3. ^ Block, E.; Birringer, M.; Jiang, W.; Nakahodo, T.; Thompson, H. J.; Toscano, P. J.; Uzar, H.; Zhang, X.; Zhu, Z. (2001). "Allium chemistry: Synthesis, natural occurrence, biological activity, and chemistry of Se-alk(en)ylselenocysteines and their γ-glutamyl derivatives and oxidation products". J. Agric. Food Chem. 49: 458–470. doi:10.1021/jf001097b. 
  4. ^ Seff, K.; Heidner, E. G.; Meyers, M.; Trueblood, K. N. (1969). "The crystal and molecular structure of methanesulfinic acid". Acta Crystallographica Section B. 25: 350–354. doi:10.1107/s0567740869002214. 
  5. ^ Nakashima, Y.; Shimizu, T.; Hirabayashi, K.; Yasui, M.; Nakazato, M.; Iwasaki, F.; Kamigata, N. (2005). "Optically active seleninic acid: Isolation, absolute configuration, stability, and chiral crystallization". Bull. Chem. Soc. Jpn. 78: 710–714. doi:10.1246/bcsj.78.710. 
  6. ^ Zhao, H.; Whitfield, M. L.; Xu, T.; Botstein, D.; Brooks, J. D. "Diverse effects of methylseleninic acid on the transcriptional program of human prostate cancer cells". Molecular Biology of the Cell. 15: 506–519. doi:10.1091/mbc.E03-07-0501. PMC 329225Freely accessible. PMID 14617803.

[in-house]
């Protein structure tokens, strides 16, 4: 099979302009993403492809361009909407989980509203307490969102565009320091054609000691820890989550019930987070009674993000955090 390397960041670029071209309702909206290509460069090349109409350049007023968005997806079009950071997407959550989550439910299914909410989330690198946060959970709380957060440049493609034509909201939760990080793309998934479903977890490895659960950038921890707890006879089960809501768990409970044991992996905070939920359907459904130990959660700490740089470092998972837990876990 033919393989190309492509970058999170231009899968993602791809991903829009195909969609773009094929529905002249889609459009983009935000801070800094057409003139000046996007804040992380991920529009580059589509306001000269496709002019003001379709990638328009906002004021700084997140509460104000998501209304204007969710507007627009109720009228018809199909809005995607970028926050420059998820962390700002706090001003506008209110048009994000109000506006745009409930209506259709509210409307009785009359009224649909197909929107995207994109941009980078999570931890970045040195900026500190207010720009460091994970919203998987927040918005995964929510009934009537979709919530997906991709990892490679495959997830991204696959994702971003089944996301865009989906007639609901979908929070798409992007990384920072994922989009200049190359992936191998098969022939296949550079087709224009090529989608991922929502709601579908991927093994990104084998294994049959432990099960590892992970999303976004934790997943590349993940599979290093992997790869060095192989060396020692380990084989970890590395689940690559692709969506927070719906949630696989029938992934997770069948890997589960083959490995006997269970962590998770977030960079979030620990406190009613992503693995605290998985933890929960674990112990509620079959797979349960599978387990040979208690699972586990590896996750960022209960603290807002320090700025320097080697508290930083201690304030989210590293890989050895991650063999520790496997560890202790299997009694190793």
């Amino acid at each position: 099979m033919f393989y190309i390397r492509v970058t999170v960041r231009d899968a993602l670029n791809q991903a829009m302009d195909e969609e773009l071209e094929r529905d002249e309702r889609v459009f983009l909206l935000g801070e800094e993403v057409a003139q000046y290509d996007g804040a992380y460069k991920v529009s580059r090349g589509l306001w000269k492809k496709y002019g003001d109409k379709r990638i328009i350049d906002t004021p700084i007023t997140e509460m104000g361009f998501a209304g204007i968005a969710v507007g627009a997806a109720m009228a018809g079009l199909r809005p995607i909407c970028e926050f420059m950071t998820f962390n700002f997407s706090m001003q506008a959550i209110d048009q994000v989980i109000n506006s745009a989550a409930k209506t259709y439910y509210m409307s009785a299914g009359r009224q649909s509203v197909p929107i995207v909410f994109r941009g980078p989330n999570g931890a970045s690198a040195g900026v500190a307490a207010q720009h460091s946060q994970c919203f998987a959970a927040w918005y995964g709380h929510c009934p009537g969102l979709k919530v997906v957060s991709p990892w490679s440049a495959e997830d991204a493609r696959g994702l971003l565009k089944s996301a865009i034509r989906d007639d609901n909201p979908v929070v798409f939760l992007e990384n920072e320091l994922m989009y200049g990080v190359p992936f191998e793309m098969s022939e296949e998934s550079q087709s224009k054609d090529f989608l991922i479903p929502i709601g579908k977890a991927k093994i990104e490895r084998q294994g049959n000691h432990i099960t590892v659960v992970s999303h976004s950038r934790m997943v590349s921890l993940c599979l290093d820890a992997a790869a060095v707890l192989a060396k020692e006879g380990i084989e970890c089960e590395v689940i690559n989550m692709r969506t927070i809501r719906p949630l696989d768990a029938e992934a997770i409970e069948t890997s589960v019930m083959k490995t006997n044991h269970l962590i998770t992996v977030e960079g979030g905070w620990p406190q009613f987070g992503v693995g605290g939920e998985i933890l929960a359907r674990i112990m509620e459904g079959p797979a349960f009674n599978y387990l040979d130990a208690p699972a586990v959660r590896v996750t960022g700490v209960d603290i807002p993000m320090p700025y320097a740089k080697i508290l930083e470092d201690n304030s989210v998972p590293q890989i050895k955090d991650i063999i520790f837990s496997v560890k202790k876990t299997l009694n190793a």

7. ^ Li, G. X.; Lee, H. J.; Wang, Z.; Hu, H.; Liao, J. D.; Watts, J. C.; Combs, G. F.; Jr; Lu, J. (2008). "Superior in vivo inhibitory efficacy of methylseleninic acid against human prostate cancer over selenomethionine or selenite". Carcinogenesis. 29: 1005–1012. doi:10.1093/carcin/bgn007. PMC 3312608Freely accessible. 
  8. ^ Qi, Y.; Fu, X.; Xiong, Z.; Zhang, H.; Hill, S.M.; Rowan, B.G.; Dong, Y. (2012). "Methylseleninic acid enhances paclitaxel efficacy for the treatment of triple-negative breast cancer". PLOS ONE. 7: e31539. doi:10.1371/journal.pone.0031539. PMC 3279411Freely accessible. PMID 22348099.